When you visit the Tampa Museum of Art, you won't find at the front desk, as you would at most museums, a map of the galleries. That's a conscious decision, part of a subtle but consistent plan for what you see there and how you see it.
"We try to make connections when possible," says executive director Todd Smith.
Right now, the museum has a superb and beautiful collection of collages by Romare Bearden up through May 6. It anchors three more exhibitions: "John Cage's 33 1/3 Performed by Audience," paintings by William Pachner and "Cyborgs," collages by Don ZanFagna.
You might not see a relationship among the four at first, but it's there.
"Almost all of the works were done in the 1960s," Smith says, the era in which the most well-known artist was Andy Warhol. "We wanted to present a perspective that shows not all important art in the Sixties was pop art."
So we see Bearden's very personal narratives, Pachner's emotional abstract paintings, ZanFagna's sci-fi fantasies and Cage's sound installation with audience participation that debuted in 1969. They stand on their own as art while representing important social and cultural movements of the time.
Smith has organized all shows with that connective principle since the new museum opened in 2010 with a large exhibition of works by Henri Matisse. That show, in which the majority of the art involved his treatment of the female form, was complemented by Garry Winogrand's photographs of women and by Maria Friberg's video of men emerging from bed — a witty reversal of male artists portraying women in the other two shows.
The common threads are so understated they are almost subliminal, so there's never an annoying "theme park" feel to them. Also part of the opening lineup were sculptures and installations from contemporary supercollector Martin Z. Margulies, which spoke to urban life (the museum occupies a downtown city block) and transitions (a nod to moving to the new building).
Are these links necessary? No, though they seem especially relevant given the museum's design, in which multiple galleries and their art can be seen at once.
"Our galleries are one big circle," Smith says. "So we never give out maps. We want visitors to feel they're flowing from one gallery to the next with no specific place to begin or end."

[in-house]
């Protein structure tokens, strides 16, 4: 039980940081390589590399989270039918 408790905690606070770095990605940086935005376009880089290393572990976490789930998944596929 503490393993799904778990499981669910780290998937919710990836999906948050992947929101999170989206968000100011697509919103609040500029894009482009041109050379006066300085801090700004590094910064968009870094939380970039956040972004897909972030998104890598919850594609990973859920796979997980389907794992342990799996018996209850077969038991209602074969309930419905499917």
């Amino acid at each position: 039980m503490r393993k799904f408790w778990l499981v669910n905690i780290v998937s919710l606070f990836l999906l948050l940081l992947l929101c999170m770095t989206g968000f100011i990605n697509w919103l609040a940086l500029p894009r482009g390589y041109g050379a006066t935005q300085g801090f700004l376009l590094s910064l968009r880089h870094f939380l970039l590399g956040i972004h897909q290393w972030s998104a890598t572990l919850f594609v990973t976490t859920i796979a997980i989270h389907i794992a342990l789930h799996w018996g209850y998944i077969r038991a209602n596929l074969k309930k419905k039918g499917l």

That philosophy came to Smith during the year of construction when Smith was giving hard-hat tours of the museum. There were two issues that had been perplexing for years. The museum's exhibition and collecting mission was informally concentrated on modern and contemporary art though it had only a small permanent collection of such art. Yet, oddly, it did have an outstanding collection of Greek and Roman antiquities. Reconciling the two was problematic.
"It was like a light bulb every time I gave a tour, before there was any art," Smith says. "It was this idea of gathering art to tell individual stories in each gallery that were episodes in art history. We didn't have to own it. We decided not to dedicate galleries full time to the permanent collection because we felt there were more stories we wanted to tell. The permanent collection became one of the tools we could use to tell those stories."
Ideas trumped chronology in arranging the art, which helped integrate the antiquities, which do have their own gallery. It sits at the top of the dramatic staircase connecting the lobby to the galleries. Objects are clustered not by age but by theme. Currently, works are grouped by similar function or aesthetics.
That show will segue into other current or upcoming shows. One is contemporary figurative sculpture from the Margulies Collection. From a certain perspective, you can see the centuries-old marble statue of Aphrodite juxtaposed with works by Isamu Noguchi, Louise Nevelson and Willem de Kooning.
"It's a reminder that the figure never left Western art," Smith says.
"Utility and Aesthetics in Ancient Art" also ties into a new acquisition, Erik Levine's 14-foot Hand-Held, a massive plywood "scoop" that occupies an entire gallery and celebrates the utilitarian in monumental scale.
And both will support the big show that replaces the Bearden. "A Hundred Years — A Hundred Chairs," opening May 19, comes from the Vitra Design Museum and is a visual timeline of design during the 20th century using chairs as examples. Many of them are iconic, but all were meant to be utilitarian.
"These connections may go unnoticed or might be seen only at various points. Sometimes they're explicit, sometimes not," Smith says.
"It sounds cliched, but I think of museums as cabinets of curiosities. Our mission says we're here for people who are curious. We're willing to be eclectic and acknowledge our visitors' diverse interests."
Lennie Bennett can be reached at firstname.lastname@example.org or (727) 893-8293.